In this exclusive interview, Amir Harel, General Manager of Visibility Solutions at Zetes, explains the rising importance of supply chain visibility, the benefits of a connected, collaborative supply chain and top tips for achieving visibility.
What is supply chain visibility (SCV) and why is it so important?
Supply chains are increasingly complex and global, incorporating many actors driven by rising consumer expectations and the need for greater agility, control and efficiency. Visibility is the process of amalgamating data pertaining to all critical events in the supply chain to provide an accurate picture of the past, present and future. This insight facilitates continuous collaboration and proactive and agile decision-making. Real-time or near real-time visibility can be achieved through a modular method targeting stages of the supply chain (such as inbound logistics, transport or delivery), or through an end-to-end approach.
“Data-driven visibility highlights supply chain opportunities and risks in real-time and is fundamental to achieving Industry 4.0.”
Real-time SCV is valuable to multiple industries and has never been more important. We are seeing retail customers demand speed, convenience, status updates, flawless fulfilment and simple returns. Manufacturers are under pressure to achieve JIT (just-in-time) manufacturing, greater customisation of goods and sustainability targets including waste management. SCV is the only way to see and manage in real-time the fast flow of events in multi-tier supply chains. The economy is constantly fluctuating, so elasticity is essential to scale up and down to meet demand and onboard new supply chain partners. Maintaining visibility is critical to staying competitive, but it’s challenging without the right technologies and strategy.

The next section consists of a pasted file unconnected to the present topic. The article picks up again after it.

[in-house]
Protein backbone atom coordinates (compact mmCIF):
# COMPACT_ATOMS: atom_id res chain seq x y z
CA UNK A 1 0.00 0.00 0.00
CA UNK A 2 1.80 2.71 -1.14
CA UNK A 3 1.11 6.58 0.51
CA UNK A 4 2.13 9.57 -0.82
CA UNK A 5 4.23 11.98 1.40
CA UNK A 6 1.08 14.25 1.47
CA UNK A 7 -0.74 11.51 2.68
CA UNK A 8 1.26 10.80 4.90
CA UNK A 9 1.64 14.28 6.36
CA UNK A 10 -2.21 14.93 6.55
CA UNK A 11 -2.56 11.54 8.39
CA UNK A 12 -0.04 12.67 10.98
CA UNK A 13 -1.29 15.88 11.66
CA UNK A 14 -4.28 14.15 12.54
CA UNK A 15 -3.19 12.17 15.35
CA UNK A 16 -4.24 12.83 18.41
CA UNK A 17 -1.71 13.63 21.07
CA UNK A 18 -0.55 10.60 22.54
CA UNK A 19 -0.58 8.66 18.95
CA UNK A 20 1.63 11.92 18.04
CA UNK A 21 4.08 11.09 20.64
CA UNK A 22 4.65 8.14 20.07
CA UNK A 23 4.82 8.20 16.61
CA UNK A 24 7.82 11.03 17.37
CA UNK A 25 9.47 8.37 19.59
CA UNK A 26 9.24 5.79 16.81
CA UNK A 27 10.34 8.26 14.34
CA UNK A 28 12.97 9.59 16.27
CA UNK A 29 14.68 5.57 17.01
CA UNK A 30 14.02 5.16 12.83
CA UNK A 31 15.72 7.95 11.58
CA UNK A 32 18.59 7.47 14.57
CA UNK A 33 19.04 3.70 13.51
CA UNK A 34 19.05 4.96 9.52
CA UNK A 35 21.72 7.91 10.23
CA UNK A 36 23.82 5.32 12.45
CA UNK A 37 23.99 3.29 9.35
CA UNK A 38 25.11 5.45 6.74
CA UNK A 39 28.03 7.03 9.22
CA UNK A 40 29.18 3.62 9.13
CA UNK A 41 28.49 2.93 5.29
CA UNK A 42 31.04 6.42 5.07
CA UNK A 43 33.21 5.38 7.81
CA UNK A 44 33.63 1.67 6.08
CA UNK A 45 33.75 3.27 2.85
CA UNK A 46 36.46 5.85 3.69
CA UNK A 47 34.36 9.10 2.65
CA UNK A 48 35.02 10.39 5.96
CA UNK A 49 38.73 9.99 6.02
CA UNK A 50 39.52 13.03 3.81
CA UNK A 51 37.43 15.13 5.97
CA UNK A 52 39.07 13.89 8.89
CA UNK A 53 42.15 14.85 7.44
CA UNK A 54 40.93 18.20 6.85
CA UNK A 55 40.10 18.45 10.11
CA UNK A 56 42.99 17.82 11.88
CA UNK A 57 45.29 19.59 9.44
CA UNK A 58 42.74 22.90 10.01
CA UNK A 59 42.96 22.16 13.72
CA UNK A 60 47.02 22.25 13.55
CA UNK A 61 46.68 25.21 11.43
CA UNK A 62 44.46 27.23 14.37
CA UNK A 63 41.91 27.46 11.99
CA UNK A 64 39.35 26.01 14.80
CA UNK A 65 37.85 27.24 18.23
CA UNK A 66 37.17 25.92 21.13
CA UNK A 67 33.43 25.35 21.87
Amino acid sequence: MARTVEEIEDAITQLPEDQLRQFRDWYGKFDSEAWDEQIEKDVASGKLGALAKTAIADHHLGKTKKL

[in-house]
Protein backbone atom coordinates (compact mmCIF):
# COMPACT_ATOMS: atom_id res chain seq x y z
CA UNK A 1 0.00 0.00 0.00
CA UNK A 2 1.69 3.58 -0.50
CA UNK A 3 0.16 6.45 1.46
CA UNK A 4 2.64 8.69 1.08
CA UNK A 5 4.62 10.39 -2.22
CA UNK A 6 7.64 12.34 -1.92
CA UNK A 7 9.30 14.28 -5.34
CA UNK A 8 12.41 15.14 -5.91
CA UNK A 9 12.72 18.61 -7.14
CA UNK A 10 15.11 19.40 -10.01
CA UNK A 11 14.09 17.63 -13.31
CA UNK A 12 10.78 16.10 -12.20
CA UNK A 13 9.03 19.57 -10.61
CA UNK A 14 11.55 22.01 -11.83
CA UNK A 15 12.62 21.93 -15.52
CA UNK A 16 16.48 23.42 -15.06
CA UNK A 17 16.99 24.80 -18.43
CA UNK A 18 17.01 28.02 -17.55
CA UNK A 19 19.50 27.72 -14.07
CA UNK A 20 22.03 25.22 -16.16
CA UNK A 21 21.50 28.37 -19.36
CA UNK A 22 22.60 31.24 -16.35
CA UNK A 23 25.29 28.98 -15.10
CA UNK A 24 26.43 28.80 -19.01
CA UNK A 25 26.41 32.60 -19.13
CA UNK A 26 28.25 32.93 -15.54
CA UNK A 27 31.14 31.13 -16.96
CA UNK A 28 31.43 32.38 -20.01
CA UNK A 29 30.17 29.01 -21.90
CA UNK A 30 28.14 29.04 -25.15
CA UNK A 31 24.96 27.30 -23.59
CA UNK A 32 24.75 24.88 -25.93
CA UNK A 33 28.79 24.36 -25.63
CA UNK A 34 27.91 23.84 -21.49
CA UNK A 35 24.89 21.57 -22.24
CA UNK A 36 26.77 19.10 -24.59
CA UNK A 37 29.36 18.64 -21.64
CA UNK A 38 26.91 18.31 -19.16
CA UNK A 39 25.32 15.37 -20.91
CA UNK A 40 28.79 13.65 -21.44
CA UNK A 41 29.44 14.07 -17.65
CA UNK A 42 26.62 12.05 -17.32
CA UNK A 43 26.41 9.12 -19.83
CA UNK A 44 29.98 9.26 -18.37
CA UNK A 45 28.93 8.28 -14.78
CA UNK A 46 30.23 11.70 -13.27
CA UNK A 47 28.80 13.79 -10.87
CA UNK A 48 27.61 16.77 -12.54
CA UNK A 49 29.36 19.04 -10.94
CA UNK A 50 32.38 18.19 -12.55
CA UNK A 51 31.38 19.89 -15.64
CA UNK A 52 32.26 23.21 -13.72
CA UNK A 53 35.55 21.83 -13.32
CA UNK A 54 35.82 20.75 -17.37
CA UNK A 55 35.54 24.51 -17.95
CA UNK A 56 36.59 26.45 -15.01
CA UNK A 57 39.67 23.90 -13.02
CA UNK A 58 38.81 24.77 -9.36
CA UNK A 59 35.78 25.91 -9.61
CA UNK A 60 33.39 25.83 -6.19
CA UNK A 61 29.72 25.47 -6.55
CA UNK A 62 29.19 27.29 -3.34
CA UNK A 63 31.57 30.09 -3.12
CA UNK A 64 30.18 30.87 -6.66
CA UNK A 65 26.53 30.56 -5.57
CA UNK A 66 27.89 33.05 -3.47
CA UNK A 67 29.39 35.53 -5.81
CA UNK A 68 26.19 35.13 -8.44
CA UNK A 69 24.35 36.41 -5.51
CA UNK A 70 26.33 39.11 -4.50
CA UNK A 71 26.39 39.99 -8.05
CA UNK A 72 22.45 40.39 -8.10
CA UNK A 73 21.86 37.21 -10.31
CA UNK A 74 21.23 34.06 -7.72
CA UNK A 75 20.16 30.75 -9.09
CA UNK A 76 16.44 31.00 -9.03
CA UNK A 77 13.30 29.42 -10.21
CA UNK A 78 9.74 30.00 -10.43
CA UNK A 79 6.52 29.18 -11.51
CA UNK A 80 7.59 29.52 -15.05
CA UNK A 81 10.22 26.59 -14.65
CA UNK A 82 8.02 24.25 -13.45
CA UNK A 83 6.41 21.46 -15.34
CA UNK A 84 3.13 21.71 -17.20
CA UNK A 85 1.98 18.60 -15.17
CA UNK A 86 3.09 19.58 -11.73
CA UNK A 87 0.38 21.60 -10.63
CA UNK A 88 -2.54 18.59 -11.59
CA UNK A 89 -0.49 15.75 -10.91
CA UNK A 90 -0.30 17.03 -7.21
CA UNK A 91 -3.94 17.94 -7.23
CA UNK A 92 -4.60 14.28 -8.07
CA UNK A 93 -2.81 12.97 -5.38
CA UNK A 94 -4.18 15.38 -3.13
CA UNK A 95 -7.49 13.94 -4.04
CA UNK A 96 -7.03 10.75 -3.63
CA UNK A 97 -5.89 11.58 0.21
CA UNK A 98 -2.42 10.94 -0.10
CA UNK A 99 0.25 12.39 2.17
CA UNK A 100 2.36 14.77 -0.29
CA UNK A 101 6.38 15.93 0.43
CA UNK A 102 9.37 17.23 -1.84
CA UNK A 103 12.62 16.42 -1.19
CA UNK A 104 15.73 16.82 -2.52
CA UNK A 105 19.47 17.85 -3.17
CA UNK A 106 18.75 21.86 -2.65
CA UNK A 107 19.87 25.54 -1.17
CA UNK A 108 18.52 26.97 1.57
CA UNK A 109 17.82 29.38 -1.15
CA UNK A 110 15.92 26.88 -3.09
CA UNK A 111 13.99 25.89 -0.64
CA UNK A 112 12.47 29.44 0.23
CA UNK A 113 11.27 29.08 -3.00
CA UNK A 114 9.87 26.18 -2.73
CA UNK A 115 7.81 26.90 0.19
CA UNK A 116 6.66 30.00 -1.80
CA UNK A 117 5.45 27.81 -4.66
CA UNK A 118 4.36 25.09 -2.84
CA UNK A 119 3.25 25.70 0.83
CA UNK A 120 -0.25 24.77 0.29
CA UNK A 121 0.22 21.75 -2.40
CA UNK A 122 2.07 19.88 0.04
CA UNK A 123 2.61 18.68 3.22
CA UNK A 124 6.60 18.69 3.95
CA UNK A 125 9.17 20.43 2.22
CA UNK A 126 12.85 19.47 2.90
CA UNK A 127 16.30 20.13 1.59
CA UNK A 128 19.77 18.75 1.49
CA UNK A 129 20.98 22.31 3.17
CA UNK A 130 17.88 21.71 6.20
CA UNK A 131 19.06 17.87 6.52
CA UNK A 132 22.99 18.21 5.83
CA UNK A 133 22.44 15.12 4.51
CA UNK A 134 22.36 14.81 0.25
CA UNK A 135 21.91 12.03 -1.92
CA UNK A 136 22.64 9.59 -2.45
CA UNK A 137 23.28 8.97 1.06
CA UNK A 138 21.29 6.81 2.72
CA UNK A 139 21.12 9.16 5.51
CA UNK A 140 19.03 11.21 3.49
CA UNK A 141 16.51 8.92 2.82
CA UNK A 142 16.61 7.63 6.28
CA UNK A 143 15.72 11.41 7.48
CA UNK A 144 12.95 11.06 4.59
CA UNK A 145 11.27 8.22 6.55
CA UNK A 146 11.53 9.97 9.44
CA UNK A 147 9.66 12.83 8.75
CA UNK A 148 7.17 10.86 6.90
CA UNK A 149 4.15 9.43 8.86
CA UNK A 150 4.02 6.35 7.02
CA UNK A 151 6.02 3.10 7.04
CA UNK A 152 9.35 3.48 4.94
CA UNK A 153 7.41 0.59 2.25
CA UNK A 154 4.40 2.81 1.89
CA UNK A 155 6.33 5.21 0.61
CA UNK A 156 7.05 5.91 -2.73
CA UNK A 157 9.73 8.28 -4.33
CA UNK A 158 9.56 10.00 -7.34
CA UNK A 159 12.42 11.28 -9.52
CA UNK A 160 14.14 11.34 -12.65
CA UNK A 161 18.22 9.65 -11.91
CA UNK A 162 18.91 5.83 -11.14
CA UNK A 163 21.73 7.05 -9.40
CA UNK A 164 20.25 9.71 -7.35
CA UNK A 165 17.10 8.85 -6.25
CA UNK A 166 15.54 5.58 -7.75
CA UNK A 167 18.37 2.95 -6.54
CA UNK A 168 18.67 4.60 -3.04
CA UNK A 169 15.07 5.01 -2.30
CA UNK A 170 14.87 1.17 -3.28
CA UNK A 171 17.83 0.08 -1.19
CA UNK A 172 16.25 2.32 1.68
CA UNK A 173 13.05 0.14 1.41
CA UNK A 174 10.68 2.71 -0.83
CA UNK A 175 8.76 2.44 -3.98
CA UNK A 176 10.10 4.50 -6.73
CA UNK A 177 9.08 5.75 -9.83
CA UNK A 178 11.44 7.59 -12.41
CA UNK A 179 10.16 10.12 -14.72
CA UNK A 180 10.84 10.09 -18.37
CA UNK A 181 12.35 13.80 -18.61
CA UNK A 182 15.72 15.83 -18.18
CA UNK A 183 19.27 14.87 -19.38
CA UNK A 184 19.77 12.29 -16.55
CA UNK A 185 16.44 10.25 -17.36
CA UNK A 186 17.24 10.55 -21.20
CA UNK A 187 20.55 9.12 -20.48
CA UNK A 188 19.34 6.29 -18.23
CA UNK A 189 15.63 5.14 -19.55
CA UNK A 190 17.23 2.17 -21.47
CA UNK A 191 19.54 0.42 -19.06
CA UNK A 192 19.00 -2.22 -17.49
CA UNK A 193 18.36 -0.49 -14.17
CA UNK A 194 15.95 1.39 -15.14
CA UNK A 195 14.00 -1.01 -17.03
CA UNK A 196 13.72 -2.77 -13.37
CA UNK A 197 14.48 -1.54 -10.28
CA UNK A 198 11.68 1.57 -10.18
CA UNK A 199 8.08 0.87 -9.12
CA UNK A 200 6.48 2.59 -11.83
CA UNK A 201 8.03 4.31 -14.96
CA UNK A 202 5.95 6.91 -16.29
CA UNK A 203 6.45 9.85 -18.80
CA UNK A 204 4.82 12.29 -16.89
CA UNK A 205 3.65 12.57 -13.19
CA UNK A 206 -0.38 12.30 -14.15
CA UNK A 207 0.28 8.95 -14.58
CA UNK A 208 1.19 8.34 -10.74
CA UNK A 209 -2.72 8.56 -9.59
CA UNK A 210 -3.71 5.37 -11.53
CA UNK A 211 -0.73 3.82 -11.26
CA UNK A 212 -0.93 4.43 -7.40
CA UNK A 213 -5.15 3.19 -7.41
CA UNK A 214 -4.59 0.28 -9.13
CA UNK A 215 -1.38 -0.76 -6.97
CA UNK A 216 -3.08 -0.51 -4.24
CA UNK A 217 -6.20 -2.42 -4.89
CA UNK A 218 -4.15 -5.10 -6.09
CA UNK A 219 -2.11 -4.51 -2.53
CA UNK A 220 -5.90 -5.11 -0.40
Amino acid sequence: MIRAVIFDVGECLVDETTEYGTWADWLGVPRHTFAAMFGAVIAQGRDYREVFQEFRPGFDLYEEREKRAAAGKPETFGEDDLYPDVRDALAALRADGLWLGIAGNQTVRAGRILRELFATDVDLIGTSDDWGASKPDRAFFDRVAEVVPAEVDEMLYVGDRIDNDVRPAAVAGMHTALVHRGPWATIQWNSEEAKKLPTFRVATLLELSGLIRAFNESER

How does SCV differ from traceability?
Traceability and visibility are data-driven processes, essential for connected, collaborative and resilient supply chains but I’ll briefly explain why they are not the same. Traceability is the process of tracing the journey of parts, products and assets at granular level, via item labelling, serialisation and aggregation. It facilitates track and trace and product recalls, even beyond the point of sale, whereas visibility ends with proof of delivery in the final mile. Visibility is more about maximising on-time product availability, enabling JIT production or shelf availability for retailers, for example.
How is SCV achieved and what are the barriers?
Since SCV shows a touchpoint or critical event at a given time (past, present or future), it can only be achieved through accurate and accessible data. Digital order flows and physical deliveries must be synchronised and shared securely. A real-time visibility platform unifies data from disconnected stakeholders and systems to create supply chain intelligence presented on customisable dashboards. With the potential to be enriched with external data driven by IoT devices on weather, traffic, conditions etc., stakeholders can then confidently assess what has happened in the supply chain, what is happening and accurately predict what will happen. Crucially, this also highlights what’s not happening as planned. Alerts to potential disruptive events (delayed vehicles, orders not shipped in full, condition issues due to temperature etc.) are key to enable management by exception. Action can then be taken to divert inventory to where it is needed most, empowering suppliers, meeting KPIs and making on-going improvements. The continuous, real-time flow of data upstream and downstream is also paramount to achieving Supply chain 4.0.